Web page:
The Banquet (Il Convito) eBook

This eBook from the Gutenberg Project consists of approximately 298 pages of information about The Banquet (Il Convito).
being to be in all men, which cannot possibly have different origins.  And Plato would have that all men depend upon one idea alone, and not on more or many, which is to give them only one beginning.  And undoubtedly Aristotle would laugh very loudly if he heard of two species to be made out of the Human Race, as of horses and asses; and (may Aristotle forgive me) one might call those men asses who think in this way.  For according to our Faith (which is to be preserved in its entirety) it is most false, as Solomon makes evident where he draws a distinction between men and the brute animals, for he calls men “all the sons of Adam,” and this he does when he says:  “Who knows if the spirits of the sons of Adam mount upwards, and if those of the beasts go downwards?” And that it is false according to the Gentiles, let the testimony of Ovid in the first chapter of his Metamorphoses prove, where he treats of the constitution of the World according to the Pagan belief, or rather belief of the Gentiles, saying:  “Man is born “—­he did not say “Men;” he said, “Man is born,” or rather, “that the Artificer of all things made him from Divine seed, or that the new earth, but lately parted from the noble ether, retained seeds of the kindred Heaven, which, mingled with the water of the river, formed the son of Japhet into an image of the Gods, who govern all.”  Where evidently he asserts the first man to have been one alone; and therefore the Song says, “But that I cannot hold,” that is, to the opinion that man had not one beginning; and the Song subjoins, “Nor yet if Christians they.”  And it says Christians, not Philosophers, or rather Gentiles, whose opinion also is adverse, because the Christian opinion is of greater force, and is the destroyer of all calumny, thanks to the supreme light of Heaven, which illuminates it.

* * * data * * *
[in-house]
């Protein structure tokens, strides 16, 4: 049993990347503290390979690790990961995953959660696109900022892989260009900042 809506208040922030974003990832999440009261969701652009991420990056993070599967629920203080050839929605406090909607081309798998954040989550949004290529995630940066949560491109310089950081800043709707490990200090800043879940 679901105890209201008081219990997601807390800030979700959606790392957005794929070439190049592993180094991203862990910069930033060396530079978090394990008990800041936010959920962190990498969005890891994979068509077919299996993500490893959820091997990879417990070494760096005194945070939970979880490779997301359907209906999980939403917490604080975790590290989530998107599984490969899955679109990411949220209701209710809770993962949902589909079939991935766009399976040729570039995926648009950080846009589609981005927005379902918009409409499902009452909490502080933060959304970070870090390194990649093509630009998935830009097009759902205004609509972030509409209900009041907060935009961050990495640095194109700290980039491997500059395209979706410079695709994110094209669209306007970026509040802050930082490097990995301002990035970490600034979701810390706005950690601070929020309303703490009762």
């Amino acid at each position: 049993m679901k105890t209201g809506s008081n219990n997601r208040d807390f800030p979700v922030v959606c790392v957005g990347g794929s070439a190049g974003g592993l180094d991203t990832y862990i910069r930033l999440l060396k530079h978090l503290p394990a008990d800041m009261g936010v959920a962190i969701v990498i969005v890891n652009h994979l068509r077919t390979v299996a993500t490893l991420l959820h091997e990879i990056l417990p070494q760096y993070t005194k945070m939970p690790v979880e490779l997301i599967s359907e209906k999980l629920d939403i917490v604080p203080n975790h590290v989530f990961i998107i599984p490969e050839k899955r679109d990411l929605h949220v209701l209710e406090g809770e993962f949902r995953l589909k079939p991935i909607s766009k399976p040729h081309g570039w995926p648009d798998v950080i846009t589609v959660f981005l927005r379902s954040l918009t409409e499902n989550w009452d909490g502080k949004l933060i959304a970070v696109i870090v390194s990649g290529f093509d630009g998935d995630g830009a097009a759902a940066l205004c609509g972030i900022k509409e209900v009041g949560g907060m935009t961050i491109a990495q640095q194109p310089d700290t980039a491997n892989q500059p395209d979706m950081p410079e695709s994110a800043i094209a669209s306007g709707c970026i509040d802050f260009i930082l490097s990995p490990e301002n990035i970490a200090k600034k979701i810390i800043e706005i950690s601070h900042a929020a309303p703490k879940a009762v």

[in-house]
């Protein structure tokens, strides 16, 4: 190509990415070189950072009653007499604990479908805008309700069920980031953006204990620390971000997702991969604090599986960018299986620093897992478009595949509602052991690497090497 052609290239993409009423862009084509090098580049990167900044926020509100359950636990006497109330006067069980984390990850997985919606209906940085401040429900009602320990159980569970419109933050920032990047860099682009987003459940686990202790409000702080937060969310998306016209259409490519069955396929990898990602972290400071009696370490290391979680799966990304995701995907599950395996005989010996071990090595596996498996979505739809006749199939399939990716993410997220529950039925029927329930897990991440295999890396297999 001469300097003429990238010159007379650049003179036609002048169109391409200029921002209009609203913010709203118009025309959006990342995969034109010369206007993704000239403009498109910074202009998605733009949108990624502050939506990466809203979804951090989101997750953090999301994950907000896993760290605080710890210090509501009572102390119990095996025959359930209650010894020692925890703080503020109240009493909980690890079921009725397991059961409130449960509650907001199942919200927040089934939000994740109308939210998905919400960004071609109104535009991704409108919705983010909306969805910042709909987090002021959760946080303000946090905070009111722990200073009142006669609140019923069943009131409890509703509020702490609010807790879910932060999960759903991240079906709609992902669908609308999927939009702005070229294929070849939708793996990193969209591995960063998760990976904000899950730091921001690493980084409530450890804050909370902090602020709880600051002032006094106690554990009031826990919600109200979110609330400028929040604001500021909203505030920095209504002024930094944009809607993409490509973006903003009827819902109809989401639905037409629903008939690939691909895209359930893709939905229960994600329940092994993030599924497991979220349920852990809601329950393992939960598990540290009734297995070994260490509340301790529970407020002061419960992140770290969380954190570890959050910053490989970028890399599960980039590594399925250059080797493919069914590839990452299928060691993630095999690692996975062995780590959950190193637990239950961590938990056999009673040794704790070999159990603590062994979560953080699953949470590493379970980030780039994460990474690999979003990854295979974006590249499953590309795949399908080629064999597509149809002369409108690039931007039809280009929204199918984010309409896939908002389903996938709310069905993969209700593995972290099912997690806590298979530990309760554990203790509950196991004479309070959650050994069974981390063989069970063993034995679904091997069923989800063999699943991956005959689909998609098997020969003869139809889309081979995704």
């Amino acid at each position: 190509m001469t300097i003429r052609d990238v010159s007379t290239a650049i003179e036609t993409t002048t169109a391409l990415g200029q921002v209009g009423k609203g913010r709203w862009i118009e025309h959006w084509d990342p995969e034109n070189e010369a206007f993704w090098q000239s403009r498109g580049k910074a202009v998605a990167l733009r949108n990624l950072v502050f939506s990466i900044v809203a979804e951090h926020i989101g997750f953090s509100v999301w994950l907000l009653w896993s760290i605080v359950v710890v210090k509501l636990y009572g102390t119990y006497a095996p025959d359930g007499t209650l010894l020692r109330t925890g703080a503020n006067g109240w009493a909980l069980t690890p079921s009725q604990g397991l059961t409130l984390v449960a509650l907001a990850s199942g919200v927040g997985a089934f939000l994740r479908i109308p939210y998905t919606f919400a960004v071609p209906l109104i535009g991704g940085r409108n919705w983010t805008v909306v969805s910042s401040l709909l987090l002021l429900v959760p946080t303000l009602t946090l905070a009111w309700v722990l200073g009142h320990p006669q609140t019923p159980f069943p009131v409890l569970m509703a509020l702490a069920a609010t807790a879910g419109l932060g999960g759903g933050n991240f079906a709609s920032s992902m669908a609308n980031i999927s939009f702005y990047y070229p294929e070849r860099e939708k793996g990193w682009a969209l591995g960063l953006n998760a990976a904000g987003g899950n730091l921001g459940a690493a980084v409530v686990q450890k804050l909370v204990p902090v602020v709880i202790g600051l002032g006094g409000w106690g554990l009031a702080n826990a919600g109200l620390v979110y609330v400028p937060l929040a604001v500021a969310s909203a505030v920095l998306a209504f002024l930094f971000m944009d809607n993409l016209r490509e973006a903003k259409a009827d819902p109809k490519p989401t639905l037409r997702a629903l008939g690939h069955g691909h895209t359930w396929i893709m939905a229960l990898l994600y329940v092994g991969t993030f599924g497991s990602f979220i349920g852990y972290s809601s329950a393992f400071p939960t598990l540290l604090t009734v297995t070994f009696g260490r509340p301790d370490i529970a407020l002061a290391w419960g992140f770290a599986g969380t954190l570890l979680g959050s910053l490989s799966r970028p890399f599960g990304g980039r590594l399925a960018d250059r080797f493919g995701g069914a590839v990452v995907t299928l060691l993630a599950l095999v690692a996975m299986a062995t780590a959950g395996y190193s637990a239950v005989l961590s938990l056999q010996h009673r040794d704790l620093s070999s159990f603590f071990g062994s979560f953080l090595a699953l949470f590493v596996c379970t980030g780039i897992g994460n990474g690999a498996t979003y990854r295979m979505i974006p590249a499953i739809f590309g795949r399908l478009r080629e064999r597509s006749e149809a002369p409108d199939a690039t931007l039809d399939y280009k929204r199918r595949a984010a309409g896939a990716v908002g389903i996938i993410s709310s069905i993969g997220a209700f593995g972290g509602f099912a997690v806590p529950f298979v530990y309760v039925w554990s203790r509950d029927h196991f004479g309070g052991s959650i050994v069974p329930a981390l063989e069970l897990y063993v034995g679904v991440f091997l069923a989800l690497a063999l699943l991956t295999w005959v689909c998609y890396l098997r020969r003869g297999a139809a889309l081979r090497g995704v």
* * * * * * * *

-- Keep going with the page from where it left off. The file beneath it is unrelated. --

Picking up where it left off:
Then when I say, “Sound intellect reproves their words As false, and turns away,” I conclude this error to be confuted, and I say that it is time to open the eyes to the Truth; and this is expressed when I say, “And now I seek to tell, As it appears to me.”  It is now evident to sound minds that the words of those men are vain, that is, without a crumb or particle of Truth; and I say sound not without cause.  Our intellect may be said to be sound or unsound.  And I say intellect for the noble part of our Soul, which it is possible to designate by the common word “Mind.”  It may be called sound or healthy, when it is not obstructed in its action by sickness of mind or body, which is to know what things are, as Aristotle expresses it in the third chapter on the Soul.

For, owing to the sickness of the Soul, I have seen three horrible infirmities in the minds of men.

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The Banquet (Il Convito) from Project Gutenberg. Public domain.
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